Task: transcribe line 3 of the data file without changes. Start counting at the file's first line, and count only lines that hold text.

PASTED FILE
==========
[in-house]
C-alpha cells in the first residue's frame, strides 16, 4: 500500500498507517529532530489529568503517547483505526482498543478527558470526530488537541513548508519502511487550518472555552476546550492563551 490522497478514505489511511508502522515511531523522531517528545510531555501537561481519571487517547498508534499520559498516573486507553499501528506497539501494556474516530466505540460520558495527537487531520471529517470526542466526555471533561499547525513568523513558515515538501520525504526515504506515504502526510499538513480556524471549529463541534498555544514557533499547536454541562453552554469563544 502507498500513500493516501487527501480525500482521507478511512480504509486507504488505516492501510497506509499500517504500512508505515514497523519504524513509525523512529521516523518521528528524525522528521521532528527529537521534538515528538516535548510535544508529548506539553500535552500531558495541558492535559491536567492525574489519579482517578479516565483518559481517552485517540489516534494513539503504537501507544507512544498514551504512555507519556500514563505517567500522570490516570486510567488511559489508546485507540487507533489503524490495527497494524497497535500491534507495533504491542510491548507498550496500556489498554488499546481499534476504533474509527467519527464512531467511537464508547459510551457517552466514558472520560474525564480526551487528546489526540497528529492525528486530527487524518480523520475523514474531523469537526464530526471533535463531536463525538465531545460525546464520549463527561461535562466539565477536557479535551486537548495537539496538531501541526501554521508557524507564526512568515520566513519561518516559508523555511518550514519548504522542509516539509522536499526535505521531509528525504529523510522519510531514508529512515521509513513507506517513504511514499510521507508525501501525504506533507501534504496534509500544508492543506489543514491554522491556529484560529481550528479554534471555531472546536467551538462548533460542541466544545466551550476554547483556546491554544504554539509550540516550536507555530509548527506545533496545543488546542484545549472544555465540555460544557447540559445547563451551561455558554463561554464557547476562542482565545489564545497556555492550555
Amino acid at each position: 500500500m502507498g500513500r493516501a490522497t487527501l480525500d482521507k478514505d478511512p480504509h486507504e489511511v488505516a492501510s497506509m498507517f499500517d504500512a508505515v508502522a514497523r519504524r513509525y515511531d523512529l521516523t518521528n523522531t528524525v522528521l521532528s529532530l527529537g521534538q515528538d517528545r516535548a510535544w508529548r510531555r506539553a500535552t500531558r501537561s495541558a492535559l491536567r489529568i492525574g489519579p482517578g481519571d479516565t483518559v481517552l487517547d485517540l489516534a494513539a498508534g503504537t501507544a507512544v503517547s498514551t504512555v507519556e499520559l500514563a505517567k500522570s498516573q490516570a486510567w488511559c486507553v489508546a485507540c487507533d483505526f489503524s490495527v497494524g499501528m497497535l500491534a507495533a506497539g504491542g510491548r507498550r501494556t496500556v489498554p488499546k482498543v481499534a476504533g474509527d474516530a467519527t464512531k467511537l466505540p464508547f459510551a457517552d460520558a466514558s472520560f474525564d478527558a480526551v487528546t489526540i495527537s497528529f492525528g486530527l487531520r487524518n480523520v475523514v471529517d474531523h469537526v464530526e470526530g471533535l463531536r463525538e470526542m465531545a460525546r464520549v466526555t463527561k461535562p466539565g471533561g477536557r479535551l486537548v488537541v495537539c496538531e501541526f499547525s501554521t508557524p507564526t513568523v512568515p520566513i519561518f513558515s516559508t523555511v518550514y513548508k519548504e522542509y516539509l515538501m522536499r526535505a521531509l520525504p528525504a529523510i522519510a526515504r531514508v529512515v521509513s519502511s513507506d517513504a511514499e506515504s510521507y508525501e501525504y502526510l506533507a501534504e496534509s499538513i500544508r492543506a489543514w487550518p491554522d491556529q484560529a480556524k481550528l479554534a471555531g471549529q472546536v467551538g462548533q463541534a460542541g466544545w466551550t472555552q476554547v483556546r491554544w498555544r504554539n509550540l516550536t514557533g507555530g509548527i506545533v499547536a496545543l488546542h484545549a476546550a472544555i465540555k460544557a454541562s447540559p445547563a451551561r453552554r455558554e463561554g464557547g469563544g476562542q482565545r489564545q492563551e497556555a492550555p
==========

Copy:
Amino acid at each position: 500500500m502507498g500513500r493516501a490522497t487527501l480525500d482521507k478514505d478511512p480504509h486507504e489511511v488505516a492501510s497506509m498507517f499500517d504500512a508505515v508502522a514497523r519504524r513509525y515511531d523512529l521516523t518521528n523522531t528524525v522528521l521532528s529532530l527529537g521534538q515528538d517528545r516535548a510535544w508529548r510531555r506539553a500535552t500531558r501537561s495541558a492535559l491536567r489529568i492525574g489519579p482517578g481519571d479516565t483518559v481517552l487517547d485517540l489516534a494513539a498508534g503504537t501507544a507512544v503517547s498514551t504512555v507519556e499520559l500514563a505517567k500522570s498516573q490516570a486510567w488511559c486507553v489508546a485507540c487507533d483505526f489503524s490495527v497494524g499501528m497497535l500491534a507495533a506497539g504491542g510491548r507498550r501494556t496500556v489498554p488499546k482498543v481499534a476504533g474509527d474516530a467519527t464512531k467511537l466505540p464508547f459510551a457517552d460520558a466514558s472520560f474525564d478527558a480526551v487528546t489526540i495527537s497528529f492525528g486530527l487531520r487524518n480523520v475523514v471529517d474531523h469537526v464530526e470526530g471533535l463531536r463525538e470526542m465531545a460525546r464520549v466526555t463527561k461535562p466539565g471533561g477536557r479535551l486537548v488537541v495537539c496538531e501541526f499547525s501554521t508557524p507564526t513568523v512568515p520566513i519561518f513558515s516559508t523555511v518550514y513548508k519548504e522542509y516539509l515538501m522536499r526535505a521531509l520525504p528525504a529523510i522519510a526515504r531514508v529512515v521509513s519502511s513507506d517513504a511514499e506515504s510521507y508525501e501525504y502526510l506533507a501534504e496534509s499538513i500544508r492543506a489543514w487550518p491554522d491556529q484560529a480556524k481550528l479554534a471555531g471549529q472546536v467551538g462548533q463541534a460542541g466544545w466551550t472555552q476554547v483556546r491554544w498555544r504554539n509550540l516550536t514557533g507555530g509548527i506545533v499547536a496545543l488546542h484545549a476546550a472544555i465540555k460544557a454541562s447540559p445547563a451551561r453552554r455558554e463561554g464557547g469563544g476562542q482565545r489564545q492563551e497556555a492550555p